Podcasts — Reliable Hacks for Your TrainingFeb 09, 2021
Each week I consume various content — a collection of newspapers, magazines, and books.
I supplement my reading with podcasts and Sirius radio programs…
There's no set schedule, and I enjoy it all for a few reasons.
- The different material provides cognitive fitness (a Cal Newport term... it's basically strength training for your brain.)
- I discover life hacks and develop creative ideas
- I laugh at a lot
Back in the day, I organized a club where fiends would meet to discuss topics.
I called it Next Chapter Development.
It lasted a couple years, then people lost the excitement and motivation to make it sustainable.
Luckily, this timing coincided with my discovery of podcasts.
I got hooked on the Tim Ferriss Show, and have since listened to every episode.
It provides lots of "personal coaching"... and has helped with my diet and eating habits.
The Terry Crews interview had a huge impact on my life (I listened to it about 4 years ago.)
Terry explained his "intermittent fasting".
I was intrigued and started the next day...
(I've been doing it ever since.)
Recently, Tim interviewed the professional surfer, Kelly Slater.
Slater mentioned the book, “Fit for Life”... he said he’s been following it for over a decade.
I read it.
I implemented some stuff... an example is fruit consumption on an empty stomach.
I like it so far.
. . .
I can't believe that most podcasts are free...
As a lacrosse coach and trainer, I take material from podcasts and apply them to training.
Here are some examples...
Naval Ravikant was interviewed on the Ferriss show (he’s got some great insights.)
Naval talked about anxiety and how it generates from fear and is built into the core of the human species.
Humans are predators… we’ve taken over the world by being the most anxious and dangerous predators on the planet.
People are built to dream up “fear based” scenario planning… most of which never comes true.
Pretty much everyone is anxious all the time... the secret is how you handle it internally.
Some people are more anxious than others.
Anxiety wastes lots of energy.
But anxiety is also a motivator… it makes you get off your butt.
Naval explained the powers of separating anxiety and motivation.
It’s training yourself to remain calm and clear headed during stressful times.
Playing any sport causes stress.
In a lacrosse game, you have several different inputs…
- The other team
- Your coaches
- Your internal dialogue
- Your parents
- Your teammates
All of those inputs alone can induce stress.
Combined together, there’s the potential for lots of anxiety.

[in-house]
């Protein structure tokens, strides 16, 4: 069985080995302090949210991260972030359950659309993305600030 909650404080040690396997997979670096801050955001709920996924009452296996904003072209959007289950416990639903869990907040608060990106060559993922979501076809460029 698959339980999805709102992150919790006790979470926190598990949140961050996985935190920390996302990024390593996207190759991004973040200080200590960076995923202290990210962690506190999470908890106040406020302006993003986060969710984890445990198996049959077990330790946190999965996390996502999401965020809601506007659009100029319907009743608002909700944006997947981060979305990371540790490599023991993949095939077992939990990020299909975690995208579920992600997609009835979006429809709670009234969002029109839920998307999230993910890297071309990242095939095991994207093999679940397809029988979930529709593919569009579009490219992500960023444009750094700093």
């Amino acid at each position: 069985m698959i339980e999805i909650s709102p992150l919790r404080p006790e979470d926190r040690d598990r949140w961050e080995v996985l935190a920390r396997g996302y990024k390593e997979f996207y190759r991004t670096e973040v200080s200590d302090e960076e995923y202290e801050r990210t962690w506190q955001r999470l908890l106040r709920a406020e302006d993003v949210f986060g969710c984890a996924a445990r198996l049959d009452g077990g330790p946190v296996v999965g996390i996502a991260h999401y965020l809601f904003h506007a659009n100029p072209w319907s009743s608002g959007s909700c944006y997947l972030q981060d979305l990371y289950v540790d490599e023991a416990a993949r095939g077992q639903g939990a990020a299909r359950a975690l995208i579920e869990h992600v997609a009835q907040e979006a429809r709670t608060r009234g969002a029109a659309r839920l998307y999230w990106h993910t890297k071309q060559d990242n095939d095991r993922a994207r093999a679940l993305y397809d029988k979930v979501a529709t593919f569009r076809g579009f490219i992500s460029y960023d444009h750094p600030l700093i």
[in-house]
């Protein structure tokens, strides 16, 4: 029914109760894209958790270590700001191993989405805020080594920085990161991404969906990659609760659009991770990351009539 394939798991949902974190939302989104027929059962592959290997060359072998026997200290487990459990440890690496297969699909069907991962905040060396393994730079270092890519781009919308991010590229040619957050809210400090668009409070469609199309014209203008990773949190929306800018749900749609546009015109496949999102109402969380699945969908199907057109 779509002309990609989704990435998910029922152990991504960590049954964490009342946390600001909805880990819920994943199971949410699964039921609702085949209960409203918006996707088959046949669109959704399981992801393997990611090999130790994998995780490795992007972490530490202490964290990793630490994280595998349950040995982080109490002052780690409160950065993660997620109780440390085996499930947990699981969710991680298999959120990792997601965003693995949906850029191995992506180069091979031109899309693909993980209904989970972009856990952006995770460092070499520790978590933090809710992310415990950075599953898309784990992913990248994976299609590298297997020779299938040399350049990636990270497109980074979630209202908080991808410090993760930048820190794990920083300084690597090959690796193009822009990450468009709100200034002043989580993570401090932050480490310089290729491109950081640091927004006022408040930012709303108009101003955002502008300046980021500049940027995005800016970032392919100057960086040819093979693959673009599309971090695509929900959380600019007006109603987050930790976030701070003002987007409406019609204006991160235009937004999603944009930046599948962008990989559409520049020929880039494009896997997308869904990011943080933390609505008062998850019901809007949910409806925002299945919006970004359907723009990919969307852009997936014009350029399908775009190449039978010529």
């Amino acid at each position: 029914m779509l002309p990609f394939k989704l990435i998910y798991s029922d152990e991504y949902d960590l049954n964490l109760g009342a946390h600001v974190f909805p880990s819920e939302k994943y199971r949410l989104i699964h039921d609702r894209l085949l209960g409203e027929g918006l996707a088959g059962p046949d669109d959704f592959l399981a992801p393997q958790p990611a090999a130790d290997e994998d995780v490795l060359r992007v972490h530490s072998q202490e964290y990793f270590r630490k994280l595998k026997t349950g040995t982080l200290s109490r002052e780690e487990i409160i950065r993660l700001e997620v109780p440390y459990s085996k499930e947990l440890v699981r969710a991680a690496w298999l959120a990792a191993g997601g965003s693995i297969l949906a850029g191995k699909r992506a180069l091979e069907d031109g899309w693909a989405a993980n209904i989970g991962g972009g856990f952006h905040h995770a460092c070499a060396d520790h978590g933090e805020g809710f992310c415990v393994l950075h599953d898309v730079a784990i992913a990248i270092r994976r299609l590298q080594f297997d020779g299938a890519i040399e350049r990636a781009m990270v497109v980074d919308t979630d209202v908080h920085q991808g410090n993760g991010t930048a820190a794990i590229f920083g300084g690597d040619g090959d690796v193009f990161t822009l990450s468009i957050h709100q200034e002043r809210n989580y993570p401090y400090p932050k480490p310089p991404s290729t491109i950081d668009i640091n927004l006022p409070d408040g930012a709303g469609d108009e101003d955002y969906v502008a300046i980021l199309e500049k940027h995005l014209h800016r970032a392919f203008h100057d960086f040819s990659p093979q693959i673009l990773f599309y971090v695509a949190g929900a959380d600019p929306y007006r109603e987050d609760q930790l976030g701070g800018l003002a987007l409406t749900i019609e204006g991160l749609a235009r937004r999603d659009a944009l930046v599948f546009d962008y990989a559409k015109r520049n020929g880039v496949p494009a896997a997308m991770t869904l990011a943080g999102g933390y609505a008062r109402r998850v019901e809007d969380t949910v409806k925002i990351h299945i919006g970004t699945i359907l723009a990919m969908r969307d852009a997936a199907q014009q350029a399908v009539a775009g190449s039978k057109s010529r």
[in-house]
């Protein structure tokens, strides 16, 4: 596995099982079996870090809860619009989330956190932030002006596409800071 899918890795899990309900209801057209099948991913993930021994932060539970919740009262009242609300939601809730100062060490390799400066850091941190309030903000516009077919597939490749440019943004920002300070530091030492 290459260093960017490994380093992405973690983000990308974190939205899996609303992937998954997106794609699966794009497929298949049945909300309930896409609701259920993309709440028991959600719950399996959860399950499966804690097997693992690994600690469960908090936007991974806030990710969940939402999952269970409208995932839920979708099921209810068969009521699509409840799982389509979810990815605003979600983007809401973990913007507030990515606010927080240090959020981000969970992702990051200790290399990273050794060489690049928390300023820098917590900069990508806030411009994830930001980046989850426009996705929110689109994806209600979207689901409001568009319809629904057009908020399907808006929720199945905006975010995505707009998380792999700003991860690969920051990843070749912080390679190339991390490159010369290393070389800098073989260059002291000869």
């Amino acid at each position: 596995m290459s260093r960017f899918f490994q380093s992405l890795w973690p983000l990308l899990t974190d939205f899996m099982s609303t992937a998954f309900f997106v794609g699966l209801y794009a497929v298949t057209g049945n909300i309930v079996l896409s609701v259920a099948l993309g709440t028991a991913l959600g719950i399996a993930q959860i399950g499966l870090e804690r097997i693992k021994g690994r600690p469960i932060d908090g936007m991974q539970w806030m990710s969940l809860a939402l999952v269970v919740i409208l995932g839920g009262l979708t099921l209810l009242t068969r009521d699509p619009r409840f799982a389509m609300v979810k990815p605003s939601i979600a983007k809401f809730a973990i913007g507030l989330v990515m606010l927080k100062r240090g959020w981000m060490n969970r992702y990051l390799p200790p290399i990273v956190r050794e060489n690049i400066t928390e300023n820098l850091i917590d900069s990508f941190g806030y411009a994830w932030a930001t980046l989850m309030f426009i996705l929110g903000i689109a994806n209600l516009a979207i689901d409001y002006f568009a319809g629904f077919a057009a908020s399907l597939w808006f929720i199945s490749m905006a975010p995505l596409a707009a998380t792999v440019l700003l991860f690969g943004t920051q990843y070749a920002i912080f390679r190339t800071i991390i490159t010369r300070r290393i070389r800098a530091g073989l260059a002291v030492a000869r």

The key is to evaluate it in a calm state of mind.
… then take the necessary actions to improve your play.
It's also important to put yourself in stressful situation a lot.
. . .
Naval explained how anxiety is the result of unexamined life.
We spend so much time in relationships, but often neglect our relationship with ourselves.
… and that’s the most important one.
There's a voice inside our heads that never shuts up, and the trick is to find a way to deal with that.
Proper examination should create positive results.
Once you understand what your mind is saying, then you can apply that to improve at lacrosse.
It will help build mental toughness.
. . .
Here's an example of how I applied Naval's stuff to my life...
I recently had a tennis doubles match.
My partner and I are decent and we played average opponents.
We lost the first set and didn't play well.
Our opponents were beatable, but we were playing too timid… making too many errors… losing our focus.
We weren't taking advantage of the opportunity... a common scenario in athletics.
The second set started much better.
We stormed out to a 4-0 lead.
But then resorted back to our first set play.
Started losing our focus… made some errors… didn’t commit to shots.
Our opponents charged back, and we found ourselves in a 6-5 hole.
It was my serve.
I took a couple internal seconds to evaluate the situation.
We already knew that our time limit for the match was ending, and with their game advantage we were gonna lose.
So I examined the situation as Naval talks about...
I saw two options...
Option 1: Give up and pout about our lost opportunity.
Option 2: Try to win the game and make is 6-6.
Embrace the grind and build experience.
Competitive athletes choose Option 2.
It's easy to give up.
We won the game.
Still a bitter loss, but we fought until the end.
So that's enough for now...
Dive into podcasts and let me know it goes...